Question for Great Tea Debaclers: When Do You Know Your Characters?

This month has been quite a learning experience for me, and we’re not even ten days into it. In that time, I’ve been writing with a fury and passion that I’ve never attempted before, and some interesting items have been poked from the fires.

One in particular is that I didn’t know my characters well for over 50k words. I’m aware that this can be regarded as a sign of weakness. Trust me, I had worked out paths for them, and basic characteristics, and even goals and drive. I even had a little character growth chart for the main two characters.

Then, around Chapter 13, I realized my plans had defenestrated, and the characters emerging from my story as it whipped along were not quite the same people I had initially laid out. Cracks and twists appeared in them that I had not intended, and the plot took off for parts unknown, safely landing in Chapter 17, but not without a lot of collateral damage to the original outline.

So I didn’t know my characters for about 17 chapters, and only on the rewrite will I be able to make cohesive their individual paths and journeys.

Is that a bad thing?

I don’t know. Probably more an inexperienced thing.

Kind of thrilling though.

What about you?

9 thoughts on “Question for Great Tea Debaclers: When Do You Know Your Characters?

  1. I have been very lucky in the series I’m working on (for which Book 3 and potentially Book 4 will be done durig NaNo), in that the characters took over by page 3 of the first book and have never let go. The story’s gotten out of hand twice. Both times, I let it, re-read what was down there, cut it, and moved right back on with it. The muse, who I’ve been calling Master WIP for a couple of months now, shares plot twists with me as we go, and sometimes answers my direct questions, sometimes not. I feel like I’m channeling this from my hindbrain, and I’m thrilled, both with the process and with the output and final product. For me, I’ve found that when I just let go and let it flow, at least 8 times out of 10 it’s better than my original plan. Of course, I don’t outline, either, and I keep all my character’s lives in my head or on the pages of the story. I do have some where I have stuff written out, but usually for ideas that aren’t going to be “active” for a while.I HAVE mentioned that I’m sort of a manic writer, right? No depressive, just lots and lots of manic. :-DEnjoy the process — you’re doing GREAT and just think…now you KNOW you can do it, and do it fast and well. There is no going back or stopping after you reach that level.Jeanne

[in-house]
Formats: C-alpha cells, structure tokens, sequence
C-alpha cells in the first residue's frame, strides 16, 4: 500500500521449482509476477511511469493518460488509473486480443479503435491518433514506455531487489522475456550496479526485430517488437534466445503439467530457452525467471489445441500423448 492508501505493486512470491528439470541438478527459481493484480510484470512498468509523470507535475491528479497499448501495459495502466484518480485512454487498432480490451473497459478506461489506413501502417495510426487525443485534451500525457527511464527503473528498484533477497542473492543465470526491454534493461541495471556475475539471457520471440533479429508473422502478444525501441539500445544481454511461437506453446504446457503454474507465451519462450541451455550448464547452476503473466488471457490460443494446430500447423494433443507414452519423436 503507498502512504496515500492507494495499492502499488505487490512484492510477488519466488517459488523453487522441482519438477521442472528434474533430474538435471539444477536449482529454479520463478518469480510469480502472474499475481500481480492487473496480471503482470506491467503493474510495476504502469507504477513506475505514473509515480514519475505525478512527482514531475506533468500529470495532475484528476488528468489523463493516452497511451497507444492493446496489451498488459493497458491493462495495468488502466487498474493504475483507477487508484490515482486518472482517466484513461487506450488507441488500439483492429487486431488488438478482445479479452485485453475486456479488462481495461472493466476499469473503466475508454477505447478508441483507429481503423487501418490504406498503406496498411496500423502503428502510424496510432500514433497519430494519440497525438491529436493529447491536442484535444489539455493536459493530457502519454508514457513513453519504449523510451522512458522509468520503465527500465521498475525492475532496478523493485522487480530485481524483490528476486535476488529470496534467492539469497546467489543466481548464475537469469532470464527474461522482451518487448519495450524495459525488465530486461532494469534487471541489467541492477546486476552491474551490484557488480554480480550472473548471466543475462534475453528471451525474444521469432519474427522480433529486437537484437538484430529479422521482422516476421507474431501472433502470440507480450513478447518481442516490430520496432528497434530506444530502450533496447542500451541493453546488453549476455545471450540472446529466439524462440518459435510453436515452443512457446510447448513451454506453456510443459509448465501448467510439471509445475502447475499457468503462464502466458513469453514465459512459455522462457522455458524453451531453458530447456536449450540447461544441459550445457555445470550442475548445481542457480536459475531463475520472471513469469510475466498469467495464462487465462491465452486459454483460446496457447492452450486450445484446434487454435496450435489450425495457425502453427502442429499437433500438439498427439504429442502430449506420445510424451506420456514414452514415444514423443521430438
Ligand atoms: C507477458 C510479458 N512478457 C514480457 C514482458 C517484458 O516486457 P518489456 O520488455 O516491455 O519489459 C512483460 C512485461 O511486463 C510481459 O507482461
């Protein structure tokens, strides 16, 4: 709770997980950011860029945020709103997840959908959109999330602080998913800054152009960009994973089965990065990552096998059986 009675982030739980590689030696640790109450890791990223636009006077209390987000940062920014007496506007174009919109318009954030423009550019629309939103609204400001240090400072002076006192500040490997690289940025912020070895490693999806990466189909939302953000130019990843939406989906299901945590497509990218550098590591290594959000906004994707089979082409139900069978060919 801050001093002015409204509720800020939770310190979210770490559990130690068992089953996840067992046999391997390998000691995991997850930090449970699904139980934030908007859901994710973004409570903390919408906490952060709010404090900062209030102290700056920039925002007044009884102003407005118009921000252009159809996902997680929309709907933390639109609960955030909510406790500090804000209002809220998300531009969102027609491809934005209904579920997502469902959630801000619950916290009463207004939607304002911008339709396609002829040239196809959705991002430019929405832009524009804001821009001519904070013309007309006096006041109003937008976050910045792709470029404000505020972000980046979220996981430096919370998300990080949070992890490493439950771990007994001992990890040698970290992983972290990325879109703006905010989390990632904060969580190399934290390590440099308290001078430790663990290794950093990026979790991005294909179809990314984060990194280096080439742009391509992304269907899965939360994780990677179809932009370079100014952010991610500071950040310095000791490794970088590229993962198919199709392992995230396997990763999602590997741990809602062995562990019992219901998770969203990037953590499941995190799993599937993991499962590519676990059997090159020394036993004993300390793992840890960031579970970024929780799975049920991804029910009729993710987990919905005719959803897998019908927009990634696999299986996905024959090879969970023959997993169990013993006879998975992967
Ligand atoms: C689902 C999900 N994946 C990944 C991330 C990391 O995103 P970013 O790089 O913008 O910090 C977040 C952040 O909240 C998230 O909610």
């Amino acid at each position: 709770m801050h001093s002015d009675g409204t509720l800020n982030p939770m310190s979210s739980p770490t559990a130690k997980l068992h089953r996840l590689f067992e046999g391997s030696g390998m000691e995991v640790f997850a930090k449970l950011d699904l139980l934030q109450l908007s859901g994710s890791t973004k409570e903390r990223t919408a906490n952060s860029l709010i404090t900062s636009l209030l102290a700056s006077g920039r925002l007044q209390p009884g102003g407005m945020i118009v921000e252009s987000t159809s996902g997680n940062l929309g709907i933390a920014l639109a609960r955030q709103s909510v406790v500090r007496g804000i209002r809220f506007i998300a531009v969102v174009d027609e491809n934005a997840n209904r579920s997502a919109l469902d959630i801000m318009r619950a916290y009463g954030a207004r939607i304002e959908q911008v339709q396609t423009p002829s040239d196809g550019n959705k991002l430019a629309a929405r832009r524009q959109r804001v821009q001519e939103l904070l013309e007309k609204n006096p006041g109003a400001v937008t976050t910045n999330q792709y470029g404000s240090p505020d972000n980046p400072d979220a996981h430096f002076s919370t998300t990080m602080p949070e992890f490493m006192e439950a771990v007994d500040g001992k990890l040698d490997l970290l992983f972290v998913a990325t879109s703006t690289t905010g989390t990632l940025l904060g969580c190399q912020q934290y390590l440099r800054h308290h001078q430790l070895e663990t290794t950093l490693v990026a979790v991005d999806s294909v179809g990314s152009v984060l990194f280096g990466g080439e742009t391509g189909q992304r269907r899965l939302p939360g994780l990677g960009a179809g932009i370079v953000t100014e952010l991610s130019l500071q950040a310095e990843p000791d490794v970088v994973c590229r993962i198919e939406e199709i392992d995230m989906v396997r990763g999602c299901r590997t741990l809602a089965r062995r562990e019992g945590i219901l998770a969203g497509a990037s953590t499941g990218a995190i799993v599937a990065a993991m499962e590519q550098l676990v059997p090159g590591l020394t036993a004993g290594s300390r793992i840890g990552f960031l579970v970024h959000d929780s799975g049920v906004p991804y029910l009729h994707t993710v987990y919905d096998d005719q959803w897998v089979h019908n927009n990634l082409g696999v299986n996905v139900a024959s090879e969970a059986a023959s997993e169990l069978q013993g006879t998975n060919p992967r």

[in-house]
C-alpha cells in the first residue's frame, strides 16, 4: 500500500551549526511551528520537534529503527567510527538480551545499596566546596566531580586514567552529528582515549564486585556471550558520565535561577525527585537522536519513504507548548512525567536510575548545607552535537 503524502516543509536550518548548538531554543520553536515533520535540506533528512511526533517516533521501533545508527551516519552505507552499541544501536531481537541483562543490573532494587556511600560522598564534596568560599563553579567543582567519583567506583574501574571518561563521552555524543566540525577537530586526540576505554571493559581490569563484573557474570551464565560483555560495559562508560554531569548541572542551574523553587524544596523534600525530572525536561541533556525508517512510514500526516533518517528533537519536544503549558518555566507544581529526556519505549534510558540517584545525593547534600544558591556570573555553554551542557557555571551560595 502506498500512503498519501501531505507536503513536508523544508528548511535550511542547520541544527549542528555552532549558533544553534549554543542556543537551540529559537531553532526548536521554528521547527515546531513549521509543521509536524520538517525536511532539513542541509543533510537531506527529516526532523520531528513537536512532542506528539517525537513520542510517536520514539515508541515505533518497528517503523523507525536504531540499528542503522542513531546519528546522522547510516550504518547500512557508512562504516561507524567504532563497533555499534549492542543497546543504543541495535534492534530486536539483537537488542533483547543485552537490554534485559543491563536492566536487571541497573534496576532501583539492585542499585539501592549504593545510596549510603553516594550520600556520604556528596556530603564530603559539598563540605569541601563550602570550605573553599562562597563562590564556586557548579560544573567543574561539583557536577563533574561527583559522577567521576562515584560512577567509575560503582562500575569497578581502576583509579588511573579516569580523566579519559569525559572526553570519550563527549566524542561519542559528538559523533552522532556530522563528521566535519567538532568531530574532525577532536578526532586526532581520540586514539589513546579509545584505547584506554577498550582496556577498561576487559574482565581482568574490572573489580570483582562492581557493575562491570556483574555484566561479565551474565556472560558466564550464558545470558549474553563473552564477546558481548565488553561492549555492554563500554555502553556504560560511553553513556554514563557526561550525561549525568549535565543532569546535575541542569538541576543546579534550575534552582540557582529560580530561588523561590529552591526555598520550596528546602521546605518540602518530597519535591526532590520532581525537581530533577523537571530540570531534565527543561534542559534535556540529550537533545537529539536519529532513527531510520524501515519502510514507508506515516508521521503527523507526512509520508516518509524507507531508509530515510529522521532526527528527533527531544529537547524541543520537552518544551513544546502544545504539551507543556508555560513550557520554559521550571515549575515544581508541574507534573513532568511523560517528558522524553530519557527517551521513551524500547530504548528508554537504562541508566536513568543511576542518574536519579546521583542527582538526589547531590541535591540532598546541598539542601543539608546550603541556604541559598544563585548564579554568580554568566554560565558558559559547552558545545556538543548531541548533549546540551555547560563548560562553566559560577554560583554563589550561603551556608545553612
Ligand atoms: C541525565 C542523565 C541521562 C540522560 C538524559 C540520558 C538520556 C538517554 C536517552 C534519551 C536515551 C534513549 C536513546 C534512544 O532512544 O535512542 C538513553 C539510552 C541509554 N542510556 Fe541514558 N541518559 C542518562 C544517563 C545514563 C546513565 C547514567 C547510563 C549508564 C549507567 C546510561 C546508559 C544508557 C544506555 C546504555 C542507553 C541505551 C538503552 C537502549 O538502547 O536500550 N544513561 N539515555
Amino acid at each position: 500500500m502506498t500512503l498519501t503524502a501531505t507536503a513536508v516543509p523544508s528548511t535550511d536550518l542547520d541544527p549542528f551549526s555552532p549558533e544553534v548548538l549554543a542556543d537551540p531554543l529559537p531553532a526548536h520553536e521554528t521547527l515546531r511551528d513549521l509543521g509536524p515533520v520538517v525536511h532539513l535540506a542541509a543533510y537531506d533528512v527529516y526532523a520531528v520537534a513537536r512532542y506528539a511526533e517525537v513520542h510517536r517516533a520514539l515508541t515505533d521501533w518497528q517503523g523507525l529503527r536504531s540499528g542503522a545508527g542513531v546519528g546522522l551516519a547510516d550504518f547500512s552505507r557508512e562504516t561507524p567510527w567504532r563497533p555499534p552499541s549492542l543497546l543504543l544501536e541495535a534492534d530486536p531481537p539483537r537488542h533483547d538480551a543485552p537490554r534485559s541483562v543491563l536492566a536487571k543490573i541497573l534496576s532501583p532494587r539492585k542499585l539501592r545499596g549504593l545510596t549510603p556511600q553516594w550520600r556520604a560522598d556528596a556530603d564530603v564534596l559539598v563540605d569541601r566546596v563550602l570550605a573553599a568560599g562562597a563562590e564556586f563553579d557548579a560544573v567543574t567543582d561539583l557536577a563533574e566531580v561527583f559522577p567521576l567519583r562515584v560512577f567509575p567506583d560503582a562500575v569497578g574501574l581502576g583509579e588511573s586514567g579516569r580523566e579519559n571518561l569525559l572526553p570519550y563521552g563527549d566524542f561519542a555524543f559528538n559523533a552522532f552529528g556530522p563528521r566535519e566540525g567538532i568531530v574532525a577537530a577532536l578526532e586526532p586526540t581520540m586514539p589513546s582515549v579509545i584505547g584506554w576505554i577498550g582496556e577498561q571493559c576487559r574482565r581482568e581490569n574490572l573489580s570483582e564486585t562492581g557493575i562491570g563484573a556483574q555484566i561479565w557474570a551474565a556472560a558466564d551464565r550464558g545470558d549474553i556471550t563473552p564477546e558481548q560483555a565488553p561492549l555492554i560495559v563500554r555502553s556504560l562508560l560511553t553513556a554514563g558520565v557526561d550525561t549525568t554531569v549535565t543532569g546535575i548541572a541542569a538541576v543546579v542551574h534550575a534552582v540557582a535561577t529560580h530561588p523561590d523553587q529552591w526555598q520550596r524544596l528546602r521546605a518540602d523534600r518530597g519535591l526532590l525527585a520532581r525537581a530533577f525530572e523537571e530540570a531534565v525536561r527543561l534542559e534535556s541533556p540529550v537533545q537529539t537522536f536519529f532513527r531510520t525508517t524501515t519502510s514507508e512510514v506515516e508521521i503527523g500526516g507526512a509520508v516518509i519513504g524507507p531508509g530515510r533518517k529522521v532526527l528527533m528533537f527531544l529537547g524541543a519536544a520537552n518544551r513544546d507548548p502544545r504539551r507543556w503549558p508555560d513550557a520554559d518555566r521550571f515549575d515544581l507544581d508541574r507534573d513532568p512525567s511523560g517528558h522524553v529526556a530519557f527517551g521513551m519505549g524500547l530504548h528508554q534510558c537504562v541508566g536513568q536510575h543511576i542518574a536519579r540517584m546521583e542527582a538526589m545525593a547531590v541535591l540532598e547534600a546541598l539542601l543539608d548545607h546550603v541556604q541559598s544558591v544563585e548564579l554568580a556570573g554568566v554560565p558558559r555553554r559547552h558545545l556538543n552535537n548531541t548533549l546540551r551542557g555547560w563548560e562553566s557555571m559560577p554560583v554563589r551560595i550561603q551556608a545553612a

2. Here is what I know about Johnny Gardner, what I knew about him when I started The Nondescript:A young man named Johnny joins a carnival in disguise as a bearded woman and, on his travels, he finds his true love.That’s all I had. I had some idea of the sort of characters I wanted to meet along the way (the owner of the carnival; the girl he falls in love with; Johnny’s dad; a friend of his; the FBI age) but I don’t know much of anything about these people, and I probably won’t until I meet them.That’s okay with me. That’s how this novel works, and I think that’s how I write (and I’m just learning that. No wonder I’ve been miserable all year. I have it figured out now)With my Rome novel, they had back histories and stories and pasts, because I was trying to figure out my world, my characters, everything. They changed as the story progressed, some for good, some for nothing-very-much, and it sucked.I like my Nondescript characters. For example, I wasn’t 100% clear on why Johnny joined the carnival. I knew the event which led him that way, but I didn’t know HIM or why he did it. I found out, ten words into meeting him, having met his father and his hometown first. I see, and I delight in it.I have some plot pieces along the path of this novel, some stories I want to tell and places I want to hit, but nothing’s set. Mostly, I’m curious to see what happens when these people show up in the set pieces I’ve laid out for them.